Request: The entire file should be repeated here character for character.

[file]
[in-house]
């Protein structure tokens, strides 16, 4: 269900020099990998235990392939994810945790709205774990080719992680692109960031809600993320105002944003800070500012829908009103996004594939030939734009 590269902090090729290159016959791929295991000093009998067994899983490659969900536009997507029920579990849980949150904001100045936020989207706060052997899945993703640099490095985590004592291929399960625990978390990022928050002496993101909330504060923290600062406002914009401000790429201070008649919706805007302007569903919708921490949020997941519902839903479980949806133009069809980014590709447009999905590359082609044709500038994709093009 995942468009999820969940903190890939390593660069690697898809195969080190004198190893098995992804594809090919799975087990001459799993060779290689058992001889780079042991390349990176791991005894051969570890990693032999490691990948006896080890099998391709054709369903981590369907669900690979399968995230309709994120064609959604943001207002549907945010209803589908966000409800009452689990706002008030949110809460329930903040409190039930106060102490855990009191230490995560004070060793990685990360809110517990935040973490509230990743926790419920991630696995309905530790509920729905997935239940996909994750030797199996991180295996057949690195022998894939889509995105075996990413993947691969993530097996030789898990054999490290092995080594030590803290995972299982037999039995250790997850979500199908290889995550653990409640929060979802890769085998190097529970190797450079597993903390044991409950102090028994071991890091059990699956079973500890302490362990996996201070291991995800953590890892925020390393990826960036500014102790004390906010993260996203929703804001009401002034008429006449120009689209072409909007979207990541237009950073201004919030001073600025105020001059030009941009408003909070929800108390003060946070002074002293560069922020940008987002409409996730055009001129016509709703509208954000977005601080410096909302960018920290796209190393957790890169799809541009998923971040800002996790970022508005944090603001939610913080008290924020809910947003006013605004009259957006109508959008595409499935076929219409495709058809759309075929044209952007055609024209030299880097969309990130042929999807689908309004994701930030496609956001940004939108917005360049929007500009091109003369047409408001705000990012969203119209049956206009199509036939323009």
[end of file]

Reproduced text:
[in-house]
């Protein structure tokens, strides 16, 4: 269900020099990998235990392939994810945790709205774990080719992680692109960031809600993320105002944003800070500012829908009103996004594939030939734009 590269902090090729290159016959791929295991000093009998067994899983490659969900536009997507029920579990849980949150904001100045936020989207706060052997899945993703640099490095985590004592291929399960625990978390990022928050002496993101909330504060923290600062406002914009401000790429201070008649919706805007302007569903919708921490949020997941519902839903479980949806133009069809980014590709447009999905590359082609044709500038994709093009 995942468009999820969940903190890939390593660069690697898809195969080190004198190893098995992804594809090919799975087990001459799993060779290689058992001889780079042991390349990176791991005894051969570890990693032999490691990948006896080890099998391709054709369903981590369907669900690979399968995230309709994120064609959604943001207002549907945010209803589908966000409800009452689990706002008030949110809460329930903040409190039930106060102490855990009191230490995560004070060793990685990360809110517990935040973490509230990743926790419920991630696995309905530790509920729905997935239940996909994750030797199996991180295996057949690195022998894939889509995105075996990413993947691969993530097996030789898990054999490290092995080594030590803290995972299982037999039995250790997850979500199908290889995550653990409640929060979802890769085998190097529970190797450079597993903390044991409950102090028994071991890091059990699956079973500890302490362990996996201070291991995800953590890892925020390393990826960036500014102790004390906010993260996203929703804001009401002034008429006449120009689209072409909007979207990541237009950073201004919030001073600025105020001059030009941009408003909070929800108390003060946070002074002293560069922020940008987002409409996730055009001129016509709703509208954000977005601080410096909302960018920290796209190393957790890169799809541009998923971040800002996790970022508005944090603001939610913080008290924020809910947003006013605004009259957006109508959008595409499935076929219409495709058809759309075929044209952007055609024209030299880097969309990130042929999807689908309004994701930030496609956001940004939108917005360049929007500009091109003369047409408001705000990012969203119209049956206009199509036939323009």